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Car Safety

In this day and age, most people have a driver’s license or regularly use a motor vehicle in the United States. Becoming 16 and getting your license is a right of passage among modern Americans. In order to become a driver, everyone must pass a driver’s safety test- and with good reason. The CDC states that there were “22,441 passenger vehicle occupants died in motor vehicle traffic crashes in 2015.” Additionally, more than 2.5 million passengers and drivers were treated in the Emergency Room for injuries related to motor vehicle collisions in that same year. So, for this week’s post, I am going to explore motor vehicle safety. Hopefully we can reduce the number of collisions and injuries on the road, one smart choice at a time!

First up is car seat safety! The National Highway Safety Administration has information about the types of car seats and recommendations regarding their use. A rear facing car seat should be used, at minimum, for all children under 12 months. If your child is still below your car seat’s maximum height and weight requirements when they are 12 months of age, continue to keep your child in the rear facing car seat until they reach that limit, or until they reach 3 years of age. Follow whichever happens first. Why? This is because rear facing car seats are the safest for your infant or toddler. The only notable exception to this rule is if your child was born premature. Since it may be more difficult for a premature child to breath in the inclined position of a car seat, he or she may need to use a car bed or have an adult attend to them in the back seat during car rides. Parents of premature infants should consult their pediatrician for the best and safest practice for their child. Most children are ready to move up to the next seat around 2 years of age. After using a rear facing car seat, a child should move to a forward facing car seat until they reach your car seat’s maximum height and weight limits or until they reach 7 years of age. After a child has outgrown his or her forward facing car seat, he/she should move to a booster seat that is forward facing and uses a seat belt. Your child may use a booster seat until 8-12 years of age, or until the seat belt fits properly without it.

Remember that a car seat or booster seat should always be placed in the rear seat of the car and never in the front seat. The safest place for a car seat is away from airbags, ideally in the center seat of a row of seats. This is safer than positioning the car seat near a door. Additionally, always fully buckle the car seat as instructed by the manufacturer and as instructed in your vehicle’s manual. A car seat or booster seat should be installed securely and properly, and a safety seat should only be used in the vehicle, not outside of it (ie: not as a place for a baby’s nap in the house). Ensure that the safety belts fit snug across the body. Shoulder belts should go across the chest and shoulder, not the neck, and the lap belt should go across the thighs, not the stomach. The back seat is the safest place for your child until they are 13 years old.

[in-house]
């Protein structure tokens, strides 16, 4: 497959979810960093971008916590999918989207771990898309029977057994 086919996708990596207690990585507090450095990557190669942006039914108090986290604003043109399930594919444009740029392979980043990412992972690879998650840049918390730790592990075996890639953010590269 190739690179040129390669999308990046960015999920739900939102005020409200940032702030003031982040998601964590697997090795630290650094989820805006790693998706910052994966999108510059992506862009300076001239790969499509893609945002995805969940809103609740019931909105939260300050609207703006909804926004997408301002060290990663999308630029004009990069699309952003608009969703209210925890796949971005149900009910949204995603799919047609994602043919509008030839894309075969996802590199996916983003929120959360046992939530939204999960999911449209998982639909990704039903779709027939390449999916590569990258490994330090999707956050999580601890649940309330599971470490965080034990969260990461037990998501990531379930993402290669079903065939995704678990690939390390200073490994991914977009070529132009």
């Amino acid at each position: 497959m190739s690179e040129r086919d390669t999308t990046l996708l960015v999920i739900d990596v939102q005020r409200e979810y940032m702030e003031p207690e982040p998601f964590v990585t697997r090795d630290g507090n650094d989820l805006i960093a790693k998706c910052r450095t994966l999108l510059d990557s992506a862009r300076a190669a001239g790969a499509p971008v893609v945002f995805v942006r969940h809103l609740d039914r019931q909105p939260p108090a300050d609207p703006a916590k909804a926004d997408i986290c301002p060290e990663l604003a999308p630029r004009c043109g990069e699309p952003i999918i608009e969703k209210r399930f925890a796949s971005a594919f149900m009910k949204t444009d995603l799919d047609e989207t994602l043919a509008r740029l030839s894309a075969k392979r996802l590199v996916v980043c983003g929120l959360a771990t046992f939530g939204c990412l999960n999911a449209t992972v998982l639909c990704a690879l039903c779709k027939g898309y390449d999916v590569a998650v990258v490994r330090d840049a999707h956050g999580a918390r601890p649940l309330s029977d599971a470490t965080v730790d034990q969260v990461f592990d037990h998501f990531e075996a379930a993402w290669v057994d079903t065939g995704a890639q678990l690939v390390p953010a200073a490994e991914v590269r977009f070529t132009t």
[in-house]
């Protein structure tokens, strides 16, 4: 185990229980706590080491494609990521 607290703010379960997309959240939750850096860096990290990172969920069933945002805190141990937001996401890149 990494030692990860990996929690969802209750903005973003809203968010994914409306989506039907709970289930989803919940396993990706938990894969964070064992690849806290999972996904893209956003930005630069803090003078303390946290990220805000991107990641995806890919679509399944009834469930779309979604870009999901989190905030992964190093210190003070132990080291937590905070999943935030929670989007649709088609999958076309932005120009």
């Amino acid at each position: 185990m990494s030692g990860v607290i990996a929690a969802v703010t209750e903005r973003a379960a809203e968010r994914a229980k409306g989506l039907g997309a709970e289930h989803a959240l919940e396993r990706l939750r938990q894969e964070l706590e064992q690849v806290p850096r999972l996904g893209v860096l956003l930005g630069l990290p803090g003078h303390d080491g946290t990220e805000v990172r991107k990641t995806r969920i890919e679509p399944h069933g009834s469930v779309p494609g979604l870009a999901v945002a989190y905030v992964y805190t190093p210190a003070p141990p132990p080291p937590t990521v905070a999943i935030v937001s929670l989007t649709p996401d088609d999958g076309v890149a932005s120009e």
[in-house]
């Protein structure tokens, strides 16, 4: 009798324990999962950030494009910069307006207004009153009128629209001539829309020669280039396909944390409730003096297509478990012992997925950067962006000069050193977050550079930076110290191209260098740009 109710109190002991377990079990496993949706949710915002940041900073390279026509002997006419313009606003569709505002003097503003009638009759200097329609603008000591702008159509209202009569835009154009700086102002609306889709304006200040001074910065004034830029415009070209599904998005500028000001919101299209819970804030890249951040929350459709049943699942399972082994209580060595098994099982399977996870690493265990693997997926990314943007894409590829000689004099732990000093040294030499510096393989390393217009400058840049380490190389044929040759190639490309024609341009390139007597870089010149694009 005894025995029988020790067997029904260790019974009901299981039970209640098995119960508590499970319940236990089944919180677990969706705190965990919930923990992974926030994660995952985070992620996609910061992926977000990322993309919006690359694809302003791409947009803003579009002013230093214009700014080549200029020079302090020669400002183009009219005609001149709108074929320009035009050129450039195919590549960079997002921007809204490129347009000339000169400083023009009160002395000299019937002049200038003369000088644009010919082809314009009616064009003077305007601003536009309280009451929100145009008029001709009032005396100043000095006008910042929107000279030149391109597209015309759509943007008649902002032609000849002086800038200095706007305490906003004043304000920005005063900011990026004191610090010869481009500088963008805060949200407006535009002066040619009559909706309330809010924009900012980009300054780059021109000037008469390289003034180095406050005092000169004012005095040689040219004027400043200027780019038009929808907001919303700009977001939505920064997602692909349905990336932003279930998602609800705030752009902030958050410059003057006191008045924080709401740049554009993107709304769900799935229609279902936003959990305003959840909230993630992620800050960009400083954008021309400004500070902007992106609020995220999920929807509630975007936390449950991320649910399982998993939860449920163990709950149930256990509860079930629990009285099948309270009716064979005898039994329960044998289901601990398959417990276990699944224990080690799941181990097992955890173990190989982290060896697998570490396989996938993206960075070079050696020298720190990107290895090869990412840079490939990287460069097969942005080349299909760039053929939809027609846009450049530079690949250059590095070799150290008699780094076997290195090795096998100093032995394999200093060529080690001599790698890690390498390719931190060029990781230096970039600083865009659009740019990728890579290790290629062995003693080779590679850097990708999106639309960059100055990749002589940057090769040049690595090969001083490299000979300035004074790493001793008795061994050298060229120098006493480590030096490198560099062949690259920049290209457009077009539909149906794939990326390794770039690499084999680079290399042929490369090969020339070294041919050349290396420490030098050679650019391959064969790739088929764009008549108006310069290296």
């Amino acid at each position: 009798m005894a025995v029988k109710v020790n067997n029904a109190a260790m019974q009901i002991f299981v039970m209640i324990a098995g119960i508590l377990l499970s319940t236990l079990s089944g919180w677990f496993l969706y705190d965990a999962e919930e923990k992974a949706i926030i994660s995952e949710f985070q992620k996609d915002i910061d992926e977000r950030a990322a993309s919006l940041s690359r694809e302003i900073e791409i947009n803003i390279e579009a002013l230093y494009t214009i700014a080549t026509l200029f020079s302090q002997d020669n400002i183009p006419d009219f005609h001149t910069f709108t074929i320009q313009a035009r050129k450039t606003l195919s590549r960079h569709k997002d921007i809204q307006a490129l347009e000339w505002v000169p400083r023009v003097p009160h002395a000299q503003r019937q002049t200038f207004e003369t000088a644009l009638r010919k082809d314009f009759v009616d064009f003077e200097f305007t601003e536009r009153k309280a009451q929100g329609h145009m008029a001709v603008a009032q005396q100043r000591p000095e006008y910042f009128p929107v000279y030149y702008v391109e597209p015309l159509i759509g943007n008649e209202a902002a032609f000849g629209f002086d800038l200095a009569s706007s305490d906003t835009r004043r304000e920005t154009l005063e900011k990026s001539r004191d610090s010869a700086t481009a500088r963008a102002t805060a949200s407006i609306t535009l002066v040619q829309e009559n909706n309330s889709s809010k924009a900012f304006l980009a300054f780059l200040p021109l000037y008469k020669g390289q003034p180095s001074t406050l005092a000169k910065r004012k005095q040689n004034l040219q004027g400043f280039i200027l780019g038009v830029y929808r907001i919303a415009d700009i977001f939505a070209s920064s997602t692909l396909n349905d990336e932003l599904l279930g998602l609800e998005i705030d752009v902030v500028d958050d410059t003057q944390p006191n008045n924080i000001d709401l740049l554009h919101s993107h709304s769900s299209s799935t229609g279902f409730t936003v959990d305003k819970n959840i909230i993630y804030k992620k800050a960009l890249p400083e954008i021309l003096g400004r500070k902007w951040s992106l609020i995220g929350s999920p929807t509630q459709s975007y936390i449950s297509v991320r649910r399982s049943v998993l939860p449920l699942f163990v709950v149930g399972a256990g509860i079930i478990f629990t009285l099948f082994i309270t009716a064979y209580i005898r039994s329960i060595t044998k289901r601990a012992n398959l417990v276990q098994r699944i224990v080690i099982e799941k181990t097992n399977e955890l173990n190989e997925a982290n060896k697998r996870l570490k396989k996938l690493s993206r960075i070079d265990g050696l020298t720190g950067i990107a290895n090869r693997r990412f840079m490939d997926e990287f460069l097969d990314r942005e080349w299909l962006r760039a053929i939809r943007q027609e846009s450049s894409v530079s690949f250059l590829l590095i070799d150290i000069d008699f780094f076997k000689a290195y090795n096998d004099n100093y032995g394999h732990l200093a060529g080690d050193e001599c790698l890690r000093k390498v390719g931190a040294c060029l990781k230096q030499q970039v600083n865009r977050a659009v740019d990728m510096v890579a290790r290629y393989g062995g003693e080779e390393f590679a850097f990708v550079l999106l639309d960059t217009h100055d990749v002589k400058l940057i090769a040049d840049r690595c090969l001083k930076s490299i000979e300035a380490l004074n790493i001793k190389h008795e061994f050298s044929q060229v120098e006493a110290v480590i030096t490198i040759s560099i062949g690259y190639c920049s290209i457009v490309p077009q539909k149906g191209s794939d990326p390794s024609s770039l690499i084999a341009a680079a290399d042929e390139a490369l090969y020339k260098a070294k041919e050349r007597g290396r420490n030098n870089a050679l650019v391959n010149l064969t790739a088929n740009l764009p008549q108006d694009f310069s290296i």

Adults and older children should also follow safety belt rules and regulations to protect themselves. According to the CDC, “every day, about 6,400 adults are injured in a crash.” Young adults (18-24) are less likely to wear seatbelts than any other age group and men are less likely to wear a seat belt than women. This is despite the fact that there are primary or secondary seatbelt laws throughout the country. This is despite the fact that seat belts “reduce serious crash-related injuries and deaths by about half.” For those who don’t know, a primary seat belt law is one that allows a police officer to pull over a car for a driver or passenger not wearing a seatbelt, whereas a secondary seat belt law means that if a driver is pulled over for a different offense, the officer can issue a ticket for not wearing a seat belt.

If you are interested in your particular state’s facts and figures regarding seat belt use and motor vehicle collisions, the CDC has a list available here.(There are more visual aids and state comparisons here.)

Beyond safety belt use are concerns over the driver’s condition. These include things such as drunk driving or distracted driving. In 2010, the CDC reported that 112 million adults drove while intoxicated. 4 out of 5 of these drunk drivers were men and those who binge drink were more likely to get behind the wheel than those who don’t. While many teens and young adults may argue in favor of a younger drinking age, by keeping the legal limit to 21 years old, we are able to keep inexperienced and drunk drivers off the road. Choosing a designated driver, drinking wisely (not binge drinking) and preventing others from drinking and driving can reduce the problem nationally. The National Safety Council also notes that driving the speed limit, using extra precaution in locations where children might be present (especially while driving in reverse), as well as refraining from driving after consuming illicit drugs or prescription medications, especially those that may make you drowsy.

You are the best advocate for safe driving. Wearing a seat belt, being a proactive driver, and making smart decisions about your role as a driver or passenger can help prevent accidents, injuries, and even potential death.

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